Full-body 'burkini' swimwear bans expand in France

The French resort of Cannes has banned full-body, head-covering swimsuits from its beaches, citing security reasons — a measure some are decrying as a discriminatory anti-Muslim move that will only worsen religious tensions.

The French resort of Cannes has banned full-body, head-covering swimsuits from its beaches, citing security reasons — a measure some are decrying as a discriminatory anti-Muslim move that will only worsen religious tensions.

The ban on so-called "burkini" swimsuits, at the height of the French Riviera's vacation season, comes as France remains on edge after deadly attacks by Islamic extremists in nearby Nice and at a Catholic church in the country's northwest.

Cannes Mayor David Lisnard issued an ordinance in late July forbidding beachwear that doesn't respect "good morals and secularism" and called the burkini "the uniform of extremist Islamism, not of the Muslim religion." 

It notes that swimwear "manifesting religious affiliation in an ostentatious way, while France and its religious sites are currently the target of terrorist attacks, could create risks of trouble to public order."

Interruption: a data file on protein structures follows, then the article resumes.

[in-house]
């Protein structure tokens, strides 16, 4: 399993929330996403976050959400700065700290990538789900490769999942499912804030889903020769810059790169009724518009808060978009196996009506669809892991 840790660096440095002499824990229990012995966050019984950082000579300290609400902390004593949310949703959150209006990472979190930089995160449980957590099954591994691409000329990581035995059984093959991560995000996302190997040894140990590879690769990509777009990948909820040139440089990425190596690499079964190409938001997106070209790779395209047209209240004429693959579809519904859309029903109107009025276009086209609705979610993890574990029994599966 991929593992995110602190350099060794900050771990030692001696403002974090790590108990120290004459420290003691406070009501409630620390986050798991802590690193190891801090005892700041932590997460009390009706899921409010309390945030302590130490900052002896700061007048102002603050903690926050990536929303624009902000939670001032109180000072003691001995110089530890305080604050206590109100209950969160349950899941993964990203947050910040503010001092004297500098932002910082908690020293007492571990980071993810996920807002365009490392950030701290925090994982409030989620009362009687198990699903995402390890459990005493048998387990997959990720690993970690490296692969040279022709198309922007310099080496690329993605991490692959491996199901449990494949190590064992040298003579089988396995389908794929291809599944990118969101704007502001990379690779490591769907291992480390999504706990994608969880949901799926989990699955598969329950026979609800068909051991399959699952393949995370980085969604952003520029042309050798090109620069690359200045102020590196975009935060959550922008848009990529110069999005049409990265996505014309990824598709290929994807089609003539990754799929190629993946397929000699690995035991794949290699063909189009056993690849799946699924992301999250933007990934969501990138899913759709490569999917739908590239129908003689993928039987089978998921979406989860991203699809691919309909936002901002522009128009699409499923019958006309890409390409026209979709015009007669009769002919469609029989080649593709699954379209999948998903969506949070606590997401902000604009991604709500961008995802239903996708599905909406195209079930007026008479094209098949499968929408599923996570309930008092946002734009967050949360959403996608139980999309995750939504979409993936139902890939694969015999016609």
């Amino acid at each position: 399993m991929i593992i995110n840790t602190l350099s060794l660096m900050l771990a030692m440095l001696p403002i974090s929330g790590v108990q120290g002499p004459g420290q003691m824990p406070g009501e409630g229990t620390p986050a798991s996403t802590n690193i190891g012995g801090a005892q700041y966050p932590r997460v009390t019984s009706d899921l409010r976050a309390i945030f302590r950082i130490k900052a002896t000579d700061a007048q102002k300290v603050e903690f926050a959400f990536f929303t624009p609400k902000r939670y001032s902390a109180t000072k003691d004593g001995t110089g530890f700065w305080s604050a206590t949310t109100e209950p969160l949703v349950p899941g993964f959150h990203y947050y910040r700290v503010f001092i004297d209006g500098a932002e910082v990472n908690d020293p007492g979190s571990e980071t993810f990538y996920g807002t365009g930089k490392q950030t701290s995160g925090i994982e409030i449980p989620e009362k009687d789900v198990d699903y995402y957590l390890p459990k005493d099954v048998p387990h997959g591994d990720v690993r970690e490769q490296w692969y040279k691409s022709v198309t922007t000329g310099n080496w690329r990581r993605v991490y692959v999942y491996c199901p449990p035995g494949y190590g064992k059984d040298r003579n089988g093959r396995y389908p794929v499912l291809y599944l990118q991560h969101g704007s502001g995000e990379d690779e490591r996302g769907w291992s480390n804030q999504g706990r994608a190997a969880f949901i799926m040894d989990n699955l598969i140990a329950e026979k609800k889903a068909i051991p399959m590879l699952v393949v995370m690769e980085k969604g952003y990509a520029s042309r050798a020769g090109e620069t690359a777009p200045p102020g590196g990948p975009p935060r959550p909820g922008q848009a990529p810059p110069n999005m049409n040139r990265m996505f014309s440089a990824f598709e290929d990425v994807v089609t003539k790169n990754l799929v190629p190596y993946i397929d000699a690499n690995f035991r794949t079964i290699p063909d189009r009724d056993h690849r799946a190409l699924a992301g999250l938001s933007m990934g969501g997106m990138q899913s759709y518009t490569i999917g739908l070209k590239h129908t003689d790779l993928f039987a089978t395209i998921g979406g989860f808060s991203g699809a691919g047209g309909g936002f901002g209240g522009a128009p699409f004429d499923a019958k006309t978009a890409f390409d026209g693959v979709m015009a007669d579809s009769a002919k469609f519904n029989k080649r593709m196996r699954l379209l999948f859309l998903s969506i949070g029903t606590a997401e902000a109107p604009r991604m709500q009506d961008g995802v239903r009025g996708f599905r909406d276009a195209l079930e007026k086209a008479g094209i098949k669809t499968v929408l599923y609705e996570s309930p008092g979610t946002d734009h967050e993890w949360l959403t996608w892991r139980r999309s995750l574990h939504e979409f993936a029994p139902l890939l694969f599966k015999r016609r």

The Cannes beach ban is just the latest of many French measures seen as singling out Islam, the country's second most popular religion, in the name of official secularism.

Last week, the mayor of a town outside Marseille banned a swimming day for women at a local park, citing a risk to public order because swimmers were required to cover up from chest to knee. The association Smile 13 organized the event for women, girls and boys, asking swimmers respect the Islamic notion of "awra," a reference to parts of the body to be hidden.

#burkini banned? Wear a wetsuit. Same thing, different name.

Article Full-body 'burkini' swimwear bans expand in France compiled by www.cbc.ca

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